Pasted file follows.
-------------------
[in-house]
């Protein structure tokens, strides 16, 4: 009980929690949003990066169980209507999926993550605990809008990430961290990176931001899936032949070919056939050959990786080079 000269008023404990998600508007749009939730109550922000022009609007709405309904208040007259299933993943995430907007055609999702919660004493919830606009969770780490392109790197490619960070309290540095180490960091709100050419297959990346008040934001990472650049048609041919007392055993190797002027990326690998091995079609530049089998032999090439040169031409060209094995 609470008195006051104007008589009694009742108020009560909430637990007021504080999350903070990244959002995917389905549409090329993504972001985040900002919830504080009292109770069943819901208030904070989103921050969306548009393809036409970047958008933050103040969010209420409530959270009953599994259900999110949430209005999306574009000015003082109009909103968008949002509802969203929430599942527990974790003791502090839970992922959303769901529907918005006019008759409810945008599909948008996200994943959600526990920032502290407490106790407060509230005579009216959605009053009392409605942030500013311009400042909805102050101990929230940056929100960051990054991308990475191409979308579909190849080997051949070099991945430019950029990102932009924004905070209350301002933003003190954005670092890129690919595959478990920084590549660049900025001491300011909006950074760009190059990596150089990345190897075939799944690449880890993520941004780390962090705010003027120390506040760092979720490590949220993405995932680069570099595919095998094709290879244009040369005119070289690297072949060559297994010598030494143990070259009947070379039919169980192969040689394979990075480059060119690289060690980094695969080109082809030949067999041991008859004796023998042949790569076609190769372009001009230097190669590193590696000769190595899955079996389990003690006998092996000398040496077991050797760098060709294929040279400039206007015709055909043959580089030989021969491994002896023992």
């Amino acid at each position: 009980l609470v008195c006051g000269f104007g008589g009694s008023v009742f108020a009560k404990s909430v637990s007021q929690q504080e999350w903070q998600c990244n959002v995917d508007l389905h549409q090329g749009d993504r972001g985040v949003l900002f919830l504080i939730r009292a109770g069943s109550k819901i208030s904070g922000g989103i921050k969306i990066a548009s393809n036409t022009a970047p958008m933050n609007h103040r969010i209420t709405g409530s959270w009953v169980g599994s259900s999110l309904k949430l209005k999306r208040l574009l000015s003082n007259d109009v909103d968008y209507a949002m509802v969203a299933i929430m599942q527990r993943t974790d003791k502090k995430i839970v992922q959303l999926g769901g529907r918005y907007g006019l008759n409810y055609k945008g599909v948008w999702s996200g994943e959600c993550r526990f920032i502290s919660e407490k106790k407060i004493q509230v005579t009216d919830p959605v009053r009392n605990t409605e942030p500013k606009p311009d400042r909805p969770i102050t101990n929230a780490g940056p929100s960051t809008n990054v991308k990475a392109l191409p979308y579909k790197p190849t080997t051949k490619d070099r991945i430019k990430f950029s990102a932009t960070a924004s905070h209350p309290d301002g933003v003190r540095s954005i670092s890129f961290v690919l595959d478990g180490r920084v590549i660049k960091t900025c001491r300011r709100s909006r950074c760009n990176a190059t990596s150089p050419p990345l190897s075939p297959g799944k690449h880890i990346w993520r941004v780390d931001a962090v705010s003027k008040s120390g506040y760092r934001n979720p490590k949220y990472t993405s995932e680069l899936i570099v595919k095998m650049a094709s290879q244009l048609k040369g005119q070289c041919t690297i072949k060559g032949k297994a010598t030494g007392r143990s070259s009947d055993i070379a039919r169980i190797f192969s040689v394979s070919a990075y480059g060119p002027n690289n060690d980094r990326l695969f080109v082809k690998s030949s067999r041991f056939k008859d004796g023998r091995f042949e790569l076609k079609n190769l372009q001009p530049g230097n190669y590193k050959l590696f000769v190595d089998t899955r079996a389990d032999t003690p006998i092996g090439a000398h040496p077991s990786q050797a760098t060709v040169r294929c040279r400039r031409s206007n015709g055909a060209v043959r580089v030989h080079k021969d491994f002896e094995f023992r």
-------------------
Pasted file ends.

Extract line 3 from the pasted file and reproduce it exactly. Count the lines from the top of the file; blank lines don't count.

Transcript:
């Amino acid at each position: 009980l609470v008195c006051g000269f104007g008589g009694s008023v009742f108020a009560k404990s909430v637990s007021q929690q504080e999350w903070q998600c990244n959002v995917d508007l389905h549409q090329g749009d993504r972001g985040v949003l900002f919830l504080i939730r009292a109770g069943s109550k819901i208030s904070g922000g989103i921050k969306i990066a548009s393809n036409t022009a970047p958008m933050n609007h103040r969010i209420t709405g409530s959270w009953v169980g599994s259900s999110l309904k949430l209005k999306r208040l574009l000015s003082n007259d109009v909103d968008y209507a949002m509802v969203a299933i929430m599942q527990r993943t974790d003791k502090k995430i839970v992922q959303l999926g769901g529907r918005y907007g006019l008759n409810y055609k945008g599909v948008w999702s996200g994943e959600c993550r526990f920032i502290s919660e407490k106790k407060i004493q509230v005579t009216d919830p959605v009053r009392n605990t409605e942030p500013k606009p311009d400042r909805p969770i102050t101990n929230a780490g940056p929100s960051t809008n990054v991308k990475a392109l191409p979308y579909k790197p190849t080997t051949k490619d070099r991945i430019k990430f950029s990102a932009t960070a924004s905070h209350p309290d301002g933003v003190r540095s954005i670092s890129f961290v690919l595959d478990g180490r920084v590549i660049k960091t900025c001491r300011r709100s909006r950074c760009n990176a190059t990596s150089p050419p990345l190897s075939p297959g799944k690449h880890i990346w993520r941004v780390d931001a962090v705010s003027k008040s120390g506040y760092r934001n979720p490590k949220y990472t993405s995932e680069l899936i570099v595919k095998m650049a094709s290879q244009l048609k040369g005119q070289c041919t690297i072949k060559g032949k297994a010598t030494g007392r143990s070259s009947d055993i070379a039919r169980i190797f192969s040689v394979s070919a990075y480059g060119p002027n690289n060690d980094r990326l695969f080109v082809k690998s030949s067999r041991f056939k008859d004796g023998r091995f042949e790569l076609k079609n190769l372009q001009p530049g230097n190669y590193k050959l590696f000769v190595d089998t899955r079996a389990d032999t003690p006998i092996g090439a000398h040496p077991s990786q050797a760098t060709v040169r294929c040279r400039r031409s206007n015709g055909a060209v043959r580089v030989h080079k021969d491994f002896e094995f023992r």